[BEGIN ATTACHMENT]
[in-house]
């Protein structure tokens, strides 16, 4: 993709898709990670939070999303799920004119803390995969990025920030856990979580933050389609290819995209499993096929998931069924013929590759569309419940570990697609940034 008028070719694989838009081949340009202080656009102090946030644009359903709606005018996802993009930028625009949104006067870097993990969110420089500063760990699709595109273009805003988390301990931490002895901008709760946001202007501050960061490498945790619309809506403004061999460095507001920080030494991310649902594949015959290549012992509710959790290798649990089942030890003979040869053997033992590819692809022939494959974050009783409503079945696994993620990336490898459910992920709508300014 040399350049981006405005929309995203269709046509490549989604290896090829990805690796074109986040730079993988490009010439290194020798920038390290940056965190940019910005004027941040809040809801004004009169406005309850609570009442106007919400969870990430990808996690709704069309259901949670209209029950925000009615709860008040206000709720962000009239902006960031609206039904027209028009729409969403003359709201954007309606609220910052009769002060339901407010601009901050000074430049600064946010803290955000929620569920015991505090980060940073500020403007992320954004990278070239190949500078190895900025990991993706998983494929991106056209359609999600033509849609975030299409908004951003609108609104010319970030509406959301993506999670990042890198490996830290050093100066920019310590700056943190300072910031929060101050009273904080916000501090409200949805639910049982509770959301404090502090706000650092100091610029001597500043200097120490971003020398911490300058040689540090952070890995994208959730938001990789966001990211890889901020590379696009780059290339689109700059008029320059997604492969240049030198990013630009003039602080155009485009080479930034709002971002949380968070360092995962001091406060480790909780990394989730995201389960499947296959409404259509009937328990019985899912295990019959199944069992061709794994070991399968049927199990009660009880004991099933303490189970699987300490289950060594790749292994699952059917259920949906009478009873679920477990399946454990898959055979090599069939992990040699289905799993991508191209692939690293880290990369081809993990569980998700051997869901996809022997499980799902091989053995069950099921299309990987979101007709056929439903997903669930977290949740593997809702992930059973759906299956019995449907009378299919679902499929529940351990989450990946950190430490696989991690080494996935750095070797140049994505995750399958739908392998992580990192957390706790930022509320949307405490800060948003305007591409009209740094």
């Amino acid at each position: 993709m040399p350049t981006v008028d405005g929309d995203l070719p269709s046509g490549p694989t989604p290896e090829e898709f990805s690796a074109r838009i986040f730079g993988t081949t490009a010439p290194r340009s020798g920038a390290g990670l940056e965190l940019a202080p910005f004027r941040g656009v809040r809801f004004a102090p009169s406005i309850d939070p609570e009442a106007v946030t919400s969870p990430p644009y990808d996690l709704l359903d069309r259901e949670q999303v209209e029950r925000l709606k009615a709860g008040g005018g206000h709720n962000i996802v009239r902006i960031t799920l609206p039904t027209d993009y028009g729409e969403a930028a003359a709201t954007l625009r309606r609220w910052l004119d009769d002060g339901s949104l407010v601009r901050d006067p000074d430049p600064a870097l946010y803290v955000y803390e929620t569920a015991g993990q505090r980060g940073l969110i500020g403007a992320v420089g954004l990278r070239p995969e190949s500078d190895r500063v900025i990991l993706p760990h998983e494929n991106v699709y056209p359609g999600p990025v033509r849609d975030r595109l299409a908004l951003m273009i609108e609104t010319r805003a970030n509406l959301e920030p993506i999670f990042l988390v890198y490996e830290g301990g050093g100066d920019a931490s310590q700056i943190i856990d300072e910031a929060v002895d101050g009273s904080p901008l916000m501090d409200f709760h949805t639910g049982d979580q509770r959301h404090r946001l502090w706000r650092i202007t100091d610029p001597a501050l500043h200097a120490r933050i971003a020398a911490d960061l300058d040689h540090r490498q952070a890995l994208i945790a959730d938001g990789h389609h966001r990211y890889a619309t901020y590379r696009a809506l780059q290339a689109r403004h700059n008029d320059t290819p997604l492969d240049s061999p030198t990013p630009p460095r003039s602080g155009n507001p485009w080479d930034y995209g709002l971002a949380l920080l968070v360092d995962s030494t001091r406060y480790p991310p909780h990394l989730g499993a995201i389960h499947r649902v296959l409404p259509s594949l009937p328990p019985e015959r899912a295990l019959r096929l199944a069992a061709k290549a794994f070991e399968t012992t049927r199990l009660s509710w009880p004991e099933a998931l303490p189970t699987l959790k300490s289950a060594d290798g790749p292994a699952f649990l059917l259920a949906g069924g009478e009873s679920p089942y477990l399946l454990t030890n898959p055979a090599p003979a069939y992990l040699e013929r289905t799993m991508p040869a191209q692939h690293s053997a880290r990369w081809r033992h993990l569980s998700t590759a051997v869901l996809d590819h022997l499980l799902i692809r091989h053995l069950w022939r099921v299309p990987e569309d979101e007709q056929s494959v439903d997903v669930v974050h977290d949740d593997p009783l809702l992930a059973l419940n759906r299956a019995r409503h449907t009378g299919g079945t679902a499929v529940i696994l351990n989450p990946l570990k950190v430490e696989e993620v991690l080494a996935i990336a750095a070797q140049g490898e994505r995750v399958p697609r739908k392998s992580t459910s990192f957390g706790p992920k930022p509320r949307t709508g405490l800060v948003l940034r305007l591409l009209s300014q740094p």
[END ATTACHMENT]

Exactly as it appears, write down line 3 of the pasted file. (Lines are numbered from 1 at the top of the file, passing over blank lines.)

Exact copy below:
């Amino acid at each position: 993709m040399p350049t981006v008028d405005g929309d995203l070719p269709s046509g490549p694989t989604p290896e090829e898709f990805s690796a074109r838009i986040f730079g993988t081949t490009a010439p290194r340009s020798g920038a390290g990670l940056e965190l940019a202080p910005f004027r941040g656009v809040r809801f004004a102090p009169s406005i309850d939070p609570e009442a106007v946030t919400s969870p990430p644009y990808d996690l709704l359903d069309r259901e949670q999303v209209e029950r925000l709606k009615a709860g008040g005018g206000h709720n962000i996802v009239r902006i960031t799920l609206p039904t027209d993009y028009g729409e969403a930028a003359a709201t954007l625009r309606r609220w910052l004119d009769d002060g339901s949104l407010v601009r901050d006067p000074d430049p600064a870097l946010y803290v955000y803390e929620t569920a015991g993990q505090r980060g940073l969110i500020g403007a992320v420089g954004l990278r070239p995969e190949s500078d190895r500063v900025i990991l993706p760990h998983e494929n991106v699709y056209p359609g999600p990025v033509r849609d975030r595109l299409a908004l951003m273009i609108e609104t010319r805003a970030n509406l959301e920030p993506i999670f990042l988390v890198y490996e830290g301990g050093g100066d920019a931490s310590q700056i943190i856990d300072e910031a929060v002895d101050g009273s904080p901008l916000m501090d409200f709760h949805t639910g049982d979580q509770r959301h404090r946001l502090w706000r650092i202007t100091d610029p001597a501050l500043h200097a120490r933050i971003a020398a911490d960061l300058d040689h540090r490498q952070a890995l994208i945790a959730d938001g990789h389609h966001r990211y890889a619309t901020y590379r696009a809506l780059q290339a689109r403004h700059n008029d320059t290819p997604l492969d240049s061999p030198t990013p630009p460095r003039s602080g155009n507001p485009w080479d930034y995209g709002l971002a949380l920080l968070v360092d995962s030494t001091r406060y480790p991310p909780h990394l989730g499993a995201i389960h499947r649902v296959l409404p259509s594949l009937p328990p019985e015959r899912a295990l019959r096929l199944a069992a061709k290549a794994f070991e399968t012992t049927r199990l009660s509710w009880p004991e099933a998931l303490p189970t699987l959790k300490s289950a060594d290798g790749p292994a699952f649990l059917l259920a949906g069924g009478e009873s679920p089942y477990l399946l454990t030890n898959p055979a090599p003979a069939y992990l040699e013929r289905t799993m991508p040869a191209q692939h690293s053997a880290r990369w081809r033992h993990l569980s998700t590759a051997v869901l996809d590819h022997l499980l799902i692809r091989h053995l069950w022939r099921v299309p990987e569309d979101e007709q056929s494959v439903d997903v669930v974050h977290d949740d593997p009783l809702l992930a059973l419940n759906r299956a019995r409503h449907t009378g299919g079945t679902a499929v529940i696994l351990n989450p990946l570990k950190v430490e696989e993620v991690l080494a996935i990336a750095a070797q140049g490898e994505r995750v399958p697609r739908k392998s992580t459910s990192f957390g706790p992920k930022p509320r949307t709508g405490l800060v948003l940034r305007l591409l009209s300014q740094p």